The Gatekeeper
June 12, 2022
Book Review

The Gatekeeper

reviewed by Lou Jacobs


Better than James Bond! A complex, multilayered action thriller with non-stop action, intrigue, and menace. Our hero is Desmond Aloysius Limerick (“my friends call me Dez”), who looks nothing like James Bond.

Dez is five-eight but built like a tank, with a barrel chest, thick arms, short, bowed legs, and oversized hands riddled with scarred knuckles. His scars, burns, and bullet wounds paint a road map of the world’s hot spots.

His past and training is shrouded in mystery, but he obviously was a seasoned veteran of black ops and clandestine ventures. On the inside of his right forearm is a tattoo of Janus, the two-faced Roman god of doors, gates and transitions, and the patron for duality—life/ death, war / peace, beginning / ending—holding the metaphorical key to doors or gateways between what was and what is to come.

Dez was an expert at opening doors that others couldn’t and keeping them open and closing them when needed, and controlling who goes through and for as long as needed. A small part of his skill set involved hacking into security and information systems, as well as physically picking locks. His crew gave him the nom de plume of “The Gatekeeper,” at other times he was referred to as “Chef.” He hilariously thinks he has mastered an American accent, but no one can hear anything but a mongrel type of accent, affected by his upbringing in Liverpool, Ireland, and Scotland. Much like Nelson Demille’s John Corey character, Dez cannot help but pepper his conversation with quips and wisecracks—somewhat shrouding his true guile and mental acuity, He can quote writers and philosophers, yet is an expert at throwing and taking punches.

Dez is attempting a retirement and finds himself in Los Angeles, working a gig as a bass guitarist in a club in the posh Hotel Tremaine. After a three-hour set, he finds himself sipping a beer in his room and looking out the window. He spots the glint of a scope from a sniper on the roof of the next building, aimed at the entrance of the hotel; as a van pulls up, the doors open, and four men pour out. All in black and obviously armed. Dez proceeds to intervene in foiling a kidnapping attempt of Petra Alexandris, the gorgeous, and brilliant chief legal counsel for Triton Expeditors, a multi-billion-dollar military contractor.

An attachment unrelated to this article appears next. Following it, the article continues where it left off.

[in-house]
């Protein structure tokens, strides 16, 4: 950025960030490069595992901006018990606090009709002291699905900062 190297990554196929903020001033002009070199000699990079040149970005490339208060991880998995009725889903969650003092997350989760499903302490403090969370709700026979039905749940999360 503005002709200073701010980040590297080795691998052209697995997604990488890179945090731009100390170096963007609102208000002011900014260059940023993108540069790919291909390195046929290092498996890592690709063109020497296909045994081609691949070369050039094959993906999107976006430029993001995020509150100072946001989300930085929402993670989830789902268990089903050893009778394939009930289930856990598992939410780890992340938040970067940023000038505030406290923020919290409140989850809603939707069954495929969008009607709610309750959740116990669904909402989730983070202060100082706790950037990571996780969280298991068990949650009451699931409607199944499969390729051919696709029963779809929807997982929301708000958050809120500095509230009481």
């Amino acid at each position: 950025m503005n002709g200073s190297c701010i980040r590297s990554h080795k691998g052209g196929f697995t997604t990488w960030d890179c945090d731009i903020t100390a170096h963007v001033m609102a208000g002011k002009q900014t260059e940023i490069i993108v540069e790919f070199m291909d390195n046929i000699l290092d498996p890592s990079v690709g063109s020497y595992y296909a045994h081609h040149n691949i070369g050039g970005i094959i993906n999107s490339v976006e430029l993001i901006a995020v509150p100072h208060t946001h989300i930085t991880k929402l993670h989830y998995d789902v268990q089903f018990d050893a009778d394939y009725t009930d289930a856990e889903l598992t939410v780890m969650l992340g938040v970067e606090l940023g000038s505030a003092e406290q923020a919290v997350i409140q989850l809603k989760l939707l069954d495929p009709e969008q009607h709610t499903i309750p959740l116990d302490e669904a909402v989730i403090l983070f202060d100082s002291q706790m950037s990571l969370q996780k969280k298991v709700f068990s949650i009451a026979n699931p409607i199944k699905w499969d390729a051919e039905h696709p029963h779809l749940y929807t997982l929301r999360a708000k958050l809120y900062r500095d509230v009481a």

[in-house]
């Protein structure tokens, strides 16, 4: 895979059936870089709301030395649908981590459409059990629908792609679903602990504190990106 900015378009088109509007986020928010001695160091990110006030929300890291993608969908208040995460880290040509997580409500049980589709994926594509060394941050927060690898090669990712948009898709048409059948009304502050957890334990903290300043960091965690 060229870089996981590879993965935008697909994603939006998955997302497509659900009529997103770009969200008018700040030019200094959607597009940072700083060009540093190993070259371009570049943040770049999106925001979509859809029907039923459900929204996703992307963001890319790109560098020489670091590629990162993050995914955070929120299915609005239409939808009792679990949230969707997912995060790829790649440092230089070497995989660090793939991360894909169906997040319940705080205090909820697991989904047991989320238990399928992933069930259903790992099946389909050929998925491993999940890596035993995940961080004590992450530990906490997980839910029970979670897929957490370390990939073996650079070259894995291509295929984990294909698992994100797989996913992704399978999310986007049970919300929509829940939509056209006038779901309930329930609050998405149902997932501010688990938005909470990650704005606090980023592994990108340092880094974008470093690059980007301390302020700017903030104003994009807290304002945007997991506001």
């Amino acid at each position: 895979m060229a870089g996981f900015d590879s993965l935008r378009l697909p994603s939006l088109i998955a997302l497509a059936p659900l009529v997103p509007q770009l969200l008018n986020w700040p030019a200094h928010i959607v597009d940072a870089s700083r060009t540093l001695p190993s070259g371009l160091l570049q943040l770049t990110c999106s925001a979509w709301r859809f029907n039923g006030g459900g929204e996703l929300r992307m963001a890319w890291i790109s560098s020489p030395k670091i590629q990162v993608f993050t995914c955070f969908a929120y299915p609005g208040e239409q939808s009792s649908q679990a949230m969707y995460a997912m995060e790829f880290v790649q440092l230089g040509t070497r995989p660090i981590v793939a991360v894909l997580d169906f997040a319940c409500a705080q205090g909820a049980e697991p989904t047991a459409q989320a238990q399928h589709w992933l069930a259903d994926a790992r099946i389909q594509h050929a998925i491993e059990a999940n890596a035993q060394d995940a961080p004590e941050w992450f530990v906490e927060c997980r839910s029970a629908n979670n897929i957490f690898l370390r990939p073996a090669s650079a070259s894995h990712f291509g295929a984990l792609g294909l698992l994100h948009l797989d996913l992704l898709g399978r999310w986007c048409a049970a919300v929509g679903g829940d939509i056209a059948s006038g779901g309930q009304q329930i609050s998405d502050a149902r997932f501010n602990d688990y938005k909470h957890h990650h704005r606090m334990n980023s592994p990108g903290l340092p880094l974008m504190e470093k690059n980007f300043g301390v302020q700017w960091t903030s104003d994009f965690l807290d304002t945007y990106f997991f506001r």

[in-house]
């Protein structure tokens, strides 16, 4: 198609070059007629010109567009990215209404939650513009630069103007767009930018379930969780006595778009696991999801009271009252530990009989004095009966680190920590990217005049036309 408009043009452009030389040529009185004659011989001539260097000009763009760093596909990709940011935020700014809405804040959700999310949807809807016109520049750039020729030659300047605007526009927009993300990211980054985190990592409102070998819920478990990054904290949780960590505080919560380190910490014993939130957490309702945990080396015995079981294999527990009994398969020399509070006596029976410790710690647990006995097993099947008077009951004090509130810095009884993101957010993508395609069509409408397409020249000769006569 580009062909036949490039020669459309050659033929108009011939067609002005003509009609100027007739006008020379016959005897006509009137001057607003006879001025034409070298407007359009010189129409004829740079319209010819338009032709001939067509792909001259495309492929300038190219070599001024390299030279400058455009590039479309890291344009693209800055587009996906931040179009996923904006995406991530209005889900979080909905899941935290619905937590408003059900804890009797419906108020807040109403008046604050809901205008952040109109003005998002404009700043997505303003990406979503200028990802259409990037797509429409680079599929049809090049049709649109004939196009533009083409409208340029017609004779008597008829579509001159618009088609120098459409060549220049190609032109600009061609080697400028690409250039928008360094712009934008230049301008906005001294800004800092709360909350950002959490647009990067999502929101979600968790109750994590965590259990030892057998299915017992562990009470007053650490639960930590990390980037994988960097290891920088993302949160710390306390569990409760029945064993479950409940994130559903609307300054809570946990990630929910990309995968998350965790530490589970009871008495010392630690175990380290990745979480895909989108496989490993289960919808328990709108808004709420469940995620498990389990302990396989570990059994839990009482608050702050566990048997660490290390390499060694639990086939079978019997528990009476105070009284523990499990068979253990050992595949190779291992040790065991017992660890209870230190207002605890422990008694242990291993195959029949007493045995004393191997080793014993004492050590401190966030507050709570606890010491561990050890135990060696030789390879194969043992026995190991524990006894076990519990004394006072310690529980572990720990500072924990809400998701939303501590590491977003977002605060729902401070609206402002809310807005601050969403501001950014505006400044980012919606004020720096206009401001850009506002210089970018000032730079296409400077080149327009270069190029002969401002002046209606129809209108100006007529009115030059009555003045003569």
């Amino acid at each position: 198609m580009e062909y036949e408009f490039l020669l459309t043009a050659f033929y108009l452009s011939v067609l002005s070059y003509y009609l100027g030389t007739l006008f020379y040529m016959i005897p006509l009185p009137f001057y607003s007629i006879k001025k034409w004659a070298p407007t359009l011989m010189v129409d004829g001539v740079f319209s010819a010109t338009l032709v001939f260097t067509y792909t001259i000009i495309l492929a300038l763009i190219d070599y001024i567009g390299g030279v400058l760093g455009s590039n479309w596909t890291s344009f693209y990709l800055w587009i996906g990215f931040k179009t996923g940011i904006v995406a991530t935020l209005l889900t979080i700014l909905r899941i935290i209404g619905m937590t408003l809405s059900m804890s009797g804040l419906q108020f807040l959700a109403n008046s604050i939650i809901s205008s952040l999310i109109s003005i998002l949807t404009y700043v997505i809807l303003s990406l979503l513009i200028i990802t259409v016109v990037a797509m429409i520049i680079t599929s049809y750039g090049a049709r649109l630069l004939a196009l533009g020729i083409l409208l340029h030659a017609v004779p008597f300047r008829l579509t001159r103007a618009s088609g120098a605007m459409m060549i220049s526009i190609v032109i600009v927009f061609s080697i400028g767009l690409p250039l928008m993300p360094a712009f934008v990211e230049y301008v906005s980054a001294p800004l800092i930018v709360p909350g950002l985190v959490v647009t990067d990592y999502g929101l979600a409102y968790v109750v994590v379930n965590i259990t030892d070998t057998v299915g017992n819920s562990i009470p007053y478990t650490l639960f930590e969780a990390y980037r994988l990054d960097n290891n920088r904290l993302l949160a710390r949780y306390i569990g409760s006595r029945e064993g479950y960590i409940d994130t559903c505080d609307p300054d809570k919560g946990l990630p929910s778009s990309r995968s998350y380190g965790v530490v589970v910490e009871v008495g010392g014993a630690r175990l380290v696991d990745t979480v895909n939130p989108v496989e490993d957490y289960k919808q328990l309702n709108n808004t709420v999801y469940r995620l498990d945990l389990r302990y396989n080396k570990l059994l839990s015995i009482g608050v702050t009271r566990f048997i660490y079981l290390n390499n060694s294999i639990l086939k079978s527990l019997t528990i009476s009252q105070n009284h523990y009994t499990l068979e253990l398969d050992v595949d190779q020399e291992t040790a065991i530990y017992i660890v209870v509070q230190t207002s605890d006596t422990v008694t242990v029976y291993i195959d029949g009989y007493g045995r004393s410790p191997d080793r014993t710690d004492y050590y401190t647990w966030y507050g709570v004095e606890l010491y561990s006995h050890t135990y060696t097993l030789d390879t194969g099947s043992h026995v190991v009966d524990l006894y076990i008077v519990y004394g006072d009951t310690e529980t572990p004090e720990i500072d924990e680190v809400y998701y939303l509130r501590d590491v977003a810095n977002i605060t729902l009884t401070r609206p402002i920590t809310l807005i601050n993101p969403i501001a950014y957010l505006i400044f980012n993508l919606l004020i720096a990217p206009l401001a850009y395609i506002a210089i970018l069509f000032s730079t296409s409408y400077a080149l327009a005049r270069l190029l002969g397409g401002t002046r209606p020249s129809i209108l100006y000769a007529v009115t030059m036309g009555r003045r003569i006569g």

They don’t make war, they just market it across the world. Petra is the daughter of founder and owner, Constantine Alexandris. Petra is no stranger to kidnapping; first kidnapped at age twelve and then again the week she turned twenty-one. The action sequence pitting Dez with four thugs is a thing of beauty, comparable to a ballet of violence. Dez breaks the glass and grabs an axe he comes upon on the hotel hallway wall, and uses this incidental weapon along with his guile and skill to thwart the kidnapping attempt. Petra takes him into her confidence and enlists his aid. “I don’t know who to trust … I need some doors opened.” More than a billion dollars has been surreptitiously diverted from her companies’ coffers. Dez starts investigating a possible linkage of the kidnapping attempt with the missing money. With the aid of LAPD detective Beth Swanson he follows leads, all pointing to a military-type plot stemming from a small town in north central California. White supremacist and militias from across the country are converging there, seemingly agitated by an incendiary media companies’ broadcasts. Who is behind this cabal of conspiracy? Is their goal truly to establish a break-away state independent from the USA? (I.e. State of Jefferson or State of Lexington … for nefarious purposes.)

James Byrne weaves a complex and twisted tale of intrigue, menace, and mounting tension that escalates into a taut and unpredictable roller coaster denouement. His pacing and character building are impeccable as the characters jump off the page. It was refreshing to see multiple characters representing women and non-whites in powerful positions. I personally alternated between the kindle and the audiobook version narrated by actor John Keating. The wonderful narration brings to life the full charm and wit of Dez, along with his empathy and sense of justice. This intriguing tale will appeal to aficionados of Lee Child’s “Jack Reacher,” Gregg Hurwitz’ “Orphan X,” and Nelson DeMille’s “John Corey.”

The Gatekeeper available at:


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